• Arwa Hanin Elrayess

What Lies Beyond The Hagia Sophia: Simplifying Turkey's War Between Secularism & Islamism

Turkey is among the very few nations of the World that can truly take pride in being the centerpiece of ancient society.

Through acting as the historical capital of both Roman and Ottoman Empires, modern-day Turkey not only cradles the ethnic diversity these kingdoms left behind, but it also houses some of the greatest religious landmarks of both Islam and Christianity, with the Hagia Sophia being the best representation of both.

Originally built by the Romans and used as an orthodox church, the Hagia Sophia was converted to a Mosque throughout Ottoman rule, before finally becoming a religiously neutral museum during Turkey’s secular era.

Since then, the monument has been considered a symbol of Turkey’s religious and cultural evolution.

However, many fear that this legacy is now under threat.

Following a court ruling, the President of Turkey announced that the Hagia Sophia will, once again, be converted to a Mosque, sparking mixed reactions from all corners of the World.

Whilst some consider this transformation a triumph for Turkey’s abandoned Islamic history, others view it as a step towards cultural cleansing and a set-back to decades of Turkish development.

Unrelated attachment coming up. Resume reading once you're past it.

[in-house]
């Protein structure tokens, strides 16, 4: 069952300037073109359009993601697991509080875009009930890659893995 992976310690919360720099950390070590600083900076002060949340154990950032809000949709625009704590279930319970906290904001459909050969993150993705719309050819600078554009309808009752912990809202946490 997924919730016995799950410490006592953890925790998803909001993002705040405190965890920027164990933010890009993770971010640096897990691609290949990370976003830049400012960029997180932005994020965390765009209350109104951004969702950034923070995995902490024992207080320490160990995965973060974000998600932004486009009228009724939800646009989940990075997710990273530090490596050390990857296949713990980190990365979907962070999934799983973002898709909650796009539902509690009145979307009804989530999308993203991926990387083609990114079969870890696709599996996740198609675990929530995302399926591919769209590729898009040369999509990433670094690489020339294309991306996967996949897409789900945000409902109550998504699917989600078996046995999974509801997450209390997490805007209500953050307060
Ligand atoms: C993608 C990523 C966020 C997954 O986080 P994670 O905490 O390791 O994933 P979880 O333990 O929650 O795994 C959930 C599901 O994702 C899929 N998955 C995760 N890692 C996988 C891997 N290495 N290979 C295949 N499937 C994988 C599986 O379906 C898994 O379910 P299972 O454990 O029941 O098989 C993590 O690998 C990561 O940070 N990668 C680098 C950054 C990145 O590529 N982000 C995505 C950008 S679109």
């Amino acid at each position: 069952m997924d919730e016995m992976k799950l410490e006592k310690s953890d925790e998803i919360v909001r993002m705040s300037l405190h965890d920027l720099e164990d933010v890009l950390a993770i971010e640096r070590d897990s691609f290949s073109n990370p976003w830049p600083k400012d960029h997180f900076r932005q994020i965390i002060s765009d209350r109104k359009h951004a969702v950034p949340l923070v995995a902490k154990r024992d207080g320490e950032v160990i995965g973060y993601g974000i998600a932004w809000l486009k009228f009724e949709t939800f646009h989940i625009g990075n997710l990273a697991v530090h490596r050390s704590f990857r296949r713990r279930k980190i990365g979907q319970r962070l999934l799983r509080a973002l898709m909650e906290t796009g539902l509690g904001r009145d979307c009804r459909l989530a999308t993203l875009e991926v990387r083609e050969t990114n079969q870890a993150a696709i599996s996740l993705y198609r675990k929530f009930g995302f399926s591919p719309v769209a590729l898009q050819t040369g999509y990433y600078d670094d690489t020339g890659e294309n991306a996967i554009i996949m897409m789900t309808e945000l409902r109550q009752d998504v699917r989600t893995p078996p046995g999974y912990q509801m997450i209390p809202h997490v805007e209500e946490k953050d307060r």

And although on the outside, this issue doesn’t seem to be worthy of all the commotion it has stirred, especially under today’s pandemic-related events; in reality, it is a reminder of a much larger conflict- one that has divided the Turkish population for decades: the war between secularism and Islamism.

Why Is The Hagia Sophia So Important?

Now, before we jump into this controversial topic, there are a few facts we must know about the Turkish population and the Hagia Sophia’s history.

Even though the Romans ruled over the Turkish region for almost a millennia, the majority of modern-day Turks do not view themselves as their descendants; instead, they consider the Ottomans to be their ancestral origin.

Therefore, any changes the Ottomans introduced to the population, including the conversion of the Hagia Sophia, are considered cultural milestones for the Turkish identity.

After the Ottoman Empire captured Istanbul from the grasp of the Romans, the Ottoman Sultan bought the Hagia Sophia from Christian authorities, converted it to a Mosque, and decreed that it would forever be used as a place of Islamic worship.

For over 400 years, this monument symbolized the end of Roman authority, and the beginning of the Ottoman legacy and Islamic Ummah, until the first president of Turkey turned it into a museum, illegally defying the will of the sultan in the process.

So, you may be wondering: if this conversion was, indeed, illegal, then how, and why, did it take place?

This is where the rise of Turkish secularism comes into play.

When, and Why, Did Turkish Secularism Begin?

Following the end of WWI, the Ottoman Empire was in a vulnerable and defenseless state. They had lost nearly all of their European territory, and were being further divided by the victorious powers.

Nonetheless, whilst Ottoman officials finalized these partitioning plans, Mustafa Kemal Ataturk, a field Marshal in the Ottoman Army, had other plans.

He was convinced that the fall of the Ottoman Empire was not going to extinguish the Turkish flame. So, he rallied an army, fought off the colonizing powers in the ‘War of Independence’, and subsequently established the Republic of Turkey in 1923, becoming the country’s first president.